The FAA Has Officially Changed How You Must Display Your Registration Numbers
Photo Credit: The Federal Aviation Administration
Effective February 25th, 2019, The FAA is requiring the way small drone pilots must identify their FAA-registered drones. Starting then, small drones must fly with their FAA-issued registration number on their outside surface. Originally, pilots were only required to have their unique registration marking "readily accessible and maintained in readable condition," which allowed for some flexibility: Pilots could have their registration numbers inside the drone, such as in the battery compartment or anywhere that could be accessed without the use of tools. However, this will no longer be the case. Meanwhile, the original acceptable methods of external marking are unchanged, and the new rule does not specify where exactly to place the markings, only that it be seen on the exterior of the drone.
Currently, the new requirement is an Interim Final Rule titled “Registration and Marking Requirements for Small Unmanned Aircraft”. An Interim Final Rule is a rule that can be commented on while simultaneously being in effect. Their purpose is to allow for immediate action without a prior public comment period. In this case, The FAA wanted to immediately ensure the safety of first responders. There are concerns about the potential dangers present to first responders who encounter a drone and may open it to try and find a registration number. "The FAA’s interagency security partners have expressed concerns about the risk a concealed explosive device might pose to first responders upon opening a compartment to find a drone’s registration number." Having the registration number clearly visible on the outside of the drone allows security personnel to easily identify the drone as FAA-registered without the risk of handling it.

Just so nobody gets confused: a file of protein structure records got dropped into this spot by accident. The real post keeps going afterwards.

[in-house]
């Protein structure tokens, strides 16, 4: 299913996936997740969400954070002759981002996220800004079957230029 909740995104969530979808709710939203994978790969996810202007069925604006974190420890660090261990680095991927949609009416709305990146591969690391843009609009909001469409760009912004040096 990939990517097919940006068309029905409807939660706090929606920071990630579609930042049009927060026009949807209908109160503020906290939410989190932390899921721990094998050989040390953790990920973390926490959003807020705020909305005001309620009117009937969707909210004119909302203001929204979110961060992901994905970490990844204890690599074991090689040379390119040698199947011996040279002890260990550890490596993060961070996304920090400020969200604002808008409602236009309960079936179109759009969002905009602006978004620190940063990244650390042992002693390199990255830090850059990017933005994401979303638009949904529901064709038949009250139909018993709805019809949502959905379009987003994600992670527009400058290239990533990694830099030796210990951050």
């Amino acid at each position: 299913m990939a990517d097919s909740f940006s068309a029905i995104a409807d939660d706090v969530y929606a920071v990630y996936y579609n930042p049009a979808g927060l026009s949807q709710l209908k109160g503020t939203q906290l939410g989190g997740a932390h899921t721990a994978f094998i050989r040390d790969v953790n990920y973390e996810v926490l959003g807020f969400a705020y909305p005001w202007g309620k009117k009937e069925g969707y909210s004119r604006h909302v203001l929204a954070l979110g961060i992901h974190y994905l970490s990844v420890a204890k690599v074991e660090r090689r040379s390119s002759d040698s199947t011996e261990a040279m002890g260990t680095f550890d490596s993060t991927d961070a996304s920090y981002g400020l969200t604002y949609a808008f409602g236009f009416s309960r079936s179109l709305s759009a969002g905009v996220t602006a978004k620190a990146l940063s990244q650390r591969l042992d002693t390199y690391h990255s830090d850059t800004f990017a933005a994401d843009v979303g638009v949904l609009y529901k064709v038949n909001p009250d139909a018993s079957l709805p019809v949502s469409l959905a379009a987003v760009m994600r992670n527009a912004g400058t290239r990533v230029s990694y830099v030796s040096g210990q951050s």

This Interim Final Rule will have a 30 day comment period that will end on March 19, 2019. Based on the public's comments, the FAA will then determine whether or not to change the rule's current provisions. Thus, if you have any concerns or criticisms regarding the implementation of this change, feel free to let the FAA know. On the rule's regulation.gov page, the FAA has provided a summary of the rule and an explanation for its immediate adoption along with other important information that you can read before commenting. Comments on regulation.gov are due by March 15, 2019 at 11:59 PM ET.
Photo Credit: Wix Photo Library
I am a writer and an artist based in Georgia. Specializing in illustration, graphic design, and video art, I love to explore the new ways technology intersects with art. I think drones have done amazing things for photography and video art, making what would previously be costly and difficult more accessible. As a complete novice, it was only recently that I saw what independent artists could do with their drones, and I continue to be impressed by the sights that drones are able to explore and the images they can capture. Instagram: @tyesha.ferron